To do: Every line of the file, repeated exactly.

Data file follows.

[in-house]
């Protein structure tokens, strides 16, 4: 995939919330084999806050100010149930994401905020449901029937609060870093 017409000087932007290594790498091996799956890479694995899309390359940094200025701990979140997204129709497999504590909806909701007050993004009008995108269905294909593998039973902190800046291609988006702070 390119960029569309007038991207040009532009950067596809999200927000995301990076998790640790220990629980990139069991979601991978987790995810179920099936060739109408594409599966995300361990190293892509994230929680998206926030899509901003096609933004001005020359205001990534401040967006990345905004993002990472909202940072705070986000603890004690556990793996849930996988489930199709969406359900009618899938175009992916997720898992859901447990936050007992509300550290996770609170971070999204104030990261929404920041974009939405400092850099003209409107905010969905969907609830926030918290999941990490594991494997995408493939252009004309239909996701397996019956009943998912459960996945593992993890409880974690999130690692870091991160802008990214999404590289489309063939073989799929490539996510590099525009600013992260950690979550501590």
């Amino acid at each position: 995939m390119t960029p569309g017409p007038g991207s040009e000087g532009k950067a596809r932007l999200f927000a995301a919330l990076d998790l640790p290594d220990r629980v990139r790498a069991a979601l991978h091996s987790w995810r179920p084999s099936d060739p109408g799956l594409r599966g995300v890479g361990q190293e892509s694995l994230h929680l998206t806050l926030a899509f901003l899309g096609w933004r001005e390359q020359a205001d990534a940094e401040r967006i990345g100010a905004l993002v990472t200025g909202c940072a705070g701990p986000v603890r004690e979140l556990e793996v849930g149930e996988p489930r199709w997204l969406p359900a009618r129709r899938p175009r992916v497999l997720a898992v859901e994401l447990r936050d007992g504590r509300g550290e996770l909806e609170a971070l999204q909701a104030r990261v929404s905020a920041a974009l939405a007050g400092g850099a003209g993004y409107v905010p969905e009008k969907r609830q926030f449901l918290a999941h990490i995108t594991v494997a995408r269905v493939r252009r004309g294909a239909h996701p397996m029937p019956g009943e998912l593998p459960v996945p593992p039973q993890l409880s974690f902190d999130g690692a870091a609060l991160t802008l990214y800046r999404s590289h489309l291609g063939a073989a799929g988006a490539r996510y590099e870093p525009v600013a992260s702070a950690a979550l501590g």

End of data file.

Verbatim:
[in-house]
């Protein structure tokens, strides 16, 4: 995939919330084999806050100010149930994401905020449901029937609060870093 017409000087932007290594790498091996799956890479694995899309390359940094200025701990979140997204129709497999504590909806909701007050993004009008995108269905294909593998039973902190800046291609988006702070 390119960029569309007038991207040009532009950067596809999200927000995301990076998790640790220990629980990139069991979601991978987790995810179920099936060739109408594409599966995300361990190293892509994230929680998206926030899509901003096609933004001005020359205001990534401040967006990345905004993002990472909202940072705070986000603890004690556990793996849930996988489930199709969406359900009618899938175009992916997720898992859901447990936050007992509300550290996770609170971070999204104030990261929404920041974009939405400092850099003209409107905010969905969907609830926030918290999941990490594991494997995408493939252009004309239909996701397996019956009943998912459960996945593992993890409880974690999130690692870091991160802008990214999404590289489309063939073989799929490539996510590099525009600013992260950690979550501590």
């Amino acid at each position: 995939m390119t960029p569309g017409p007038g991207s040009e000087g532009k950067a596809r932007l999200f927000a995301a919330l990076d998790l640790p290594d220990r629980v990139r790498a069991a979601l991978h091996s987790w995810r179920p084999s099936d060739p109408g799956l594409r599966g995300v890479g361990q190293e892509s694995l994230h929680l998206t806050l926030a899509f901003l899309g096609w933004r001005e390359q020359a205001d990534a940094e401040r967006i990345g100010a905004l993002v990472t200025g909202c940072a705070g701990p986000v603890r004690e979140l556990e793996v849930g149930e996988p489930r199709w997204l969406p359900a009618r129709r899938p175009r992916v497999l997720a898992v859901e994401l447990r936050d007992g504590r509300g550290e996770l909806e609170a971070l999204q909701a104030r990261v929404s905020a920041a974009l939405a007050g400092g850099a003209g993004y409107v905010p969905e009008k969907r609830q926030f449901l918290a999941h990490i995108t594991v494997a995408r269905v493939r252009r004309g294909a239909h996701p397996m029937p019956g009943e998912l593998p459960v996945p593992p039973q993890l409880s974690f902190d999130g690692a870091a609060l991160t802008l990214y800046r999404s590289h489309l291609g063939a073989a799929g988006a490539r996510y590099e870093p525009v600013a992260s702070a950690a979550l501590g």